SHAMOKIN - The Rev. Martin Kobos, pastor of Mother Cabrini Church, was captivated by a rare private audience with Pope John Paul II 12 years ago and described it as the "highlight of his priesthood."

The personable and witty reverend recalled that special meeting with the pope in October 2002 at the Vatican, during which the pontiff presented him with a black rosary, briefly conversed in Polish and gave him a blessing.

"I was literally speechless when I met Pope John Paul II," he said. "It was an extremely moving and touching experience. There was such an aura about the man and you could see the strength he possessed by the look in his eyes. I was just in awe, and I'm proud to say I shook hands with a saint."

The once-in-a-lifetime experience for Kobos was arranged by the Rev. Marion Tolczyk, a friend of the pontiff who served as Minister Provincial of the Franciscan Friars at the time. Kobos said Tolczyk served as his high school principal and English teacher at St. Francis High School in Athol Springs, N.Y., near Buffalo.

Kobos, who was in charge of the Franciscan Mission Association in Ellicott City, Md., accompanied Tolczyk on a trip to Ghana, West Africa, in 2002 to celebrate the Franciscans' 25th anniversary of mission work in the impoverished country.

Upon their return from Africa, Kobos said they stopped in Rome and were granted a private audience with the ailing pontiff.

"Father Marion had known the pope since he was an archbishop and cardinal," Kobos said. "Pope John Paul II had participated in a Polish religious radio program known as the 'Father Justin Rosary Hour' that Father Marion coordinated. Since he knew him personally, Father Marion had a lot of connections with the pope that allowed us to meet him."

Kobos said a couple from Chicopee, Mass., who were close friends with Tolcyzk and celebrated their 50th wedding anniversary, accompanied them on their meeting.

"We had a rendezvous with Father Tolcyzk's friends and their family at the Vatican," he said. "We were all escorted by the Swiss guards to the papal apartments and eventually to the pope's private chapel, where he celebrated Mass."

After celebrating Mass, Kobos said Pope John Paul II met individually with approximately 30 people in a private library.

"He came walking into the room with a cane," Kobos said. "He was hunched over and his speech was slurred. You could tell he was ailing, but he still took the time to meet us."

'Profound experience'

Kobos said a bishop, who was the pope's secretary, introduced approximately 20 other people in the audience to the pope, but when it came time for Kobos' group of 10 to meet the pontiff, Tolczyk did the introductions.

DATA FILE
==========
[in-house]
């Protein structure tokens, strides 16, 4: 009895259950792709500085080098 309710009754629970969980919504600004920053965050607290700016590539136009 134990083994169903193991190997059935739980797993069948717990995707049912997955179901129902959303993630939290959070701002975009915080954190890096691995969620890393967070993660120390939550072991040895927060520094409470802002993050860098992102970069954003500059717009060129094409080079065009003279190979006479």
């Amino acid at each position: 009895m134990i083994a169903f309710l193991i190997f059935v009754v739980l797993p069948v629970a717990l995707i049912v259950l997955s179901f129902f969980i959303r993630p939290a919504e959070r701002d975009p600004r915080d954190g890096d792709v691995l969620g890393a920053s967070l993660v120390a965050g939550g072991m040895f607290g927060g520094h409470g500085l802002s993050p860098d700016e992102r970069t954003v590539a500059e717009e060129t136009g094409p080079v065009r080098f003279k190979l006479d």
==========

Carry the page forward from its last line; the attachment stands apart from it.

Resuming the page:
"He was so warm when he greeted us," the priest said. "We talked a little in Polish and he gave each of us a rosary that I will always cherish. Meeting him was such a profound experience."

Kobos presented Pope John Paul II with a photograph of a reliquary of St. Anthony of Padua, a 13th century contemporary of St. Francis of Assisi, the founder of the Franciscan order.

The 66-year-old priest, who has served as pastor of the Shamokin church for approximately four years, said Pope John Paul II had a unique set of talents that he wove into his personality and character that enabled him to become one of the great leaders of the Catholic Church.

"He experienced the horrors of the Nazis during World War II and was forced to study secretly for the priesthood," Kobos said. "He was an actor, athlete and gifted student, and had such great charisma and intellect. He was very comfortable with his linguistic abilities, having fluently spoken seven different languages. He possessed the passion to spread the Gospel and good news of Jesus and was a prime mover in the fall of communism in eastern Europe."

Pope John Paul II, who was the first non-Italian pope in 455 years, jetted around the world, taking his message to 129 countries in 104 trips outside Italy, including seven to the United States.

Kobos described Pope John Paul II, a native of Poland who served as pope from 1978 until his death in 2005 at age 84, as a "giant in the history of the Catholic Church who deserves being called Pope John Paul II The Great."

A grandfather image

The priest also praised the legacy of Pope John XXIII, who was the pontiff from 1958 to 1963.

He's best remembered for convening the Second Vatican Council in 1962 that launched an extensive renewal of the church that led to major reforms involving its structure, liturgy, ecumenism, social communication and Eastern churches.

"He had a grandfather image and changed the history of the church," Kobos said. "He radicalized the church by bringing it into the modern era."